The application of these principles enables us to exhibit the propositions of the Second Book of Euclid in a very

easy form.

PROPOSITION I. Let two lines, A and B, contain a and b linear units, and let b = m + n + p ; that is, let B be divided into parts containing respectively m, n, and p units. The rect. A, B contains ab square units.

But ab = a (m + n + p) and a (m + N + p) = am + ап + ар ..

ab = am + an + ap; and therefore the area denoted by ab is equal to that denoted by am + an + ap.

Now the area denoted by am + an + ap is the same as that of the sum of three rectangles whose sides contain respectively a and m, a and n, and a and p linear units.

Therefore, the rectangle contained by A and B is equal to the sum of the rectangles contained by B and the several parts of the divided line.

Propositions II. and III. may be proved in a similar manner. It was shown (p. 139), that they are only particular cases of Prop. I.

PROPOSITION IV. (See p. 142.) Let A B contain a linear units, and let a = b + c. The square on A B contains a? square units. But since a = b + c, a= (b + c)2 ...a = 62 .t cz + 2 bc.

But the areas represented by equal numbers are equal, therefore the area denoted by a’ is equal to the area denoted by b2 + c2 + 2 bc.

But this area is equal to the area denoted by 52 + the area denoted by c + the area denoted by 2 bc; that is, to the on a line containing b linear units + the on a line containing c linear units + twice the rectangle under these two lines. Therefore the square on A B is equal to the sum of the squares on the two parts of A B, together with twice the rectangle under the parts.

PROPOSITION V. (See p. 144.) Let A C or C B contain a linear units, and CD b linear units. A D contains a + b, and D B contains a b units. (a + b) (a - b) = a62. Consequently, the space represented by (a + b) (a --6) is equal to the space represented by a? 62.

But (a + b) (a b) represents the area of a rectangle whose sides contain respectively a + b and a

b linear units; a' represents the upon a line containing a linear units, b2 the upon a line containing 6 linear units.

Therefore the rectangle contained by the sum and the difference of two lines is equal to the difference between the squares on the lines.

PROPOSITION VI. (See p. 147.) The only difference between this proposition and the last is that b is larger than a, so that we get (b + a) (6 a) = 12 — a?. But in this case, as in the last, b + a is the sum of the lines, and b - a is their difference.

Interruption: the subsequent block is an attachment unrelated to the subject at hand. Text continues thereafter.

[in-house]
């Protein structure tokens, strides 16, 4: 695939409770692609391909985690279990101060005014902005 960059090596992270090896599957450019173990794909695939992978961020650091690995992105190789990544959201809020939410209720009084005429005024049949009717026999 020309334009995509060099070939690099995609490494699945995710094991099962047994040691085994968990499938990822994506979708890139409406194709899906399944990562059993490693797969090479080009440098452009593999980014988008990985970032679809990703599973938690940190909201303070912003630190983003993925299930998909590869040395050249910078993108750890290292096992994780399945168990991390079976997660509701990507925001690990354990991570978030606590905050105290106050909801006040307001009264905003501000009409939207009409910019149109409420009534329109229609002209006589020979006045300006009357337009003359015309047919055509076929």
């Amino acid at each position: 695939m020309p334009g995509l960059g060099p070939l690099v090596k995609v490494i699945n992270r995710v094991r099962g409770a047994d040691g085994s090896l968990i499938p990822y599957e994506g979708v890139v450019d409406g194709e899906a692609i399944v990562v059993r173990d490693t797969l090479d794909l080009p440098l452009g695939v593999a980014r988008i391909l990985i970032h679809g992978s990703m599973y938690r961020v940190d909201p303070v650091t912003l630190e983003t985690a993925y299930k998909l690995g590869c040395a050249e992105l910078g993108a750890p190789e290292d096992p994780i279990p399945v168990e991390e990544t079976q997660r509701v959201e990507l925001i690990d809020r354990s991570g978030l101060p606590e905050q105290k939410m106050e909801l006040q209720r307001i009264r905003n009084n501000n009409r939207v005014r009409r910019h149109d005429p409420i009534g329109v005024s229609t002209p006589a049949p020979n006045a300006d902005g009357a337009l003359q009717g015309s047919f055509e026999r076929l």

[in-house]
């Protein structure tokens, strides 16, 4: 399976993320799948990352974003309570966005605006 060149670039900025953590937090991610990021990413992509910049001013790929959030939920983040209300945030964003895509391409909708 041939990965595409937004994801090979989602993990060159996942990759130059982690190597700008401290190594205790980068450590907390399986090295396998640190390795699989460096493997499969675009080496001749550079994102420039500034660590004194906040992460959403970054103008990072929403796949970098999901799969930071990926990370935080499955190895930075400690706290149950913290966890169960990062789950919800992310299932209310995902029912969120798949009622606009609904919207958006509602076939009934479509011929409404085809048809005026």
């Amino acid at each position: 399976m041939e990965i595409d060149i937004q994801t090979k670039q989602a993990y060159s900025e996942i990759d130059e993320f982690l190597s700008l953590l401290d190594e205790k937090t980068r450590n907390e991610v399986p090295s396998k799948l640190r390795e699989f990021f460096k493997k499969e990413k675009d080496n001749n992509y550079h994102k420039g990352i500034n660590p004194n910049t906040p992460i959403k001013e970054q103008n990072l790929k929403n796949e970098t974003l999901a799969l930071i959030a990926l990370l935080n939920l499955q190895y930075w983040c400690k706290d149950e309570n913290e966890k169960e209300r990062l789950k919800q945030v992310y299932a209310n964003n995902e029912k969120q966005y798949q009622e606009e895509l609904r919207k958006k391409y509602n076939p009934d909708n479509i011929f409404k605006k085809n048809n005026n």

PROPOSITION VII. (See p. 149.) Let A B contain a linear units, and BC 6 of the same. AC contains a b units. (a 5)2 = a2 + b2 — 2 ab .. (a - b)2 + 2 ab = a + 62.

Since the numerical expression on the first side of the equation stands for the same number as the numerical expression on the second side, the number of square units (or the quantity of space) represented by the first side is equal to the number of square units (or the quantity of space) represented by the second side.

(a - b)2 represents the on AC; 2 ab represents twice the rect. A B, BC; a2 + b2 represents the sum of the Os on A B and BC. Therefore on A B + 0 on BC= 2ce rect. A B, BC + on A C.

PROPOSITION IX. (See p. 152.) Let A D contain a, and D B 6 linear units. A C contains a + 6

'a 6 and CD contains

units. 2

2 a + b

a? + 32 + 2 ab al + 62 2 ab +

+
2
4

4
a +

2 a2 + 2 62 a+ 62 + 2

2 ... 2

+ 2

=a? + 62.

The quantity of space denoted (numerically) by the first side is equal to the quantity denoted (numerically) by the second side. a? + 62 denotes the sum of the squares on lines containing respectively a and b units, that is, the sum of the squares on A D and D B. a +

denotes the on half the sum of the same lines

2

2

2

2

and

denotes the on half their difference. Therefore the sum of the Os on A D and D B is equal to twice the on A C (half their sum), together with twice the

on CD (half their difference). Proposition X, may be proved in a similar manner.

In what precedes it has been assumed that the lines dealt with are commensurable, that is, admit of being expressed exactly in terms of some common unit. Now it is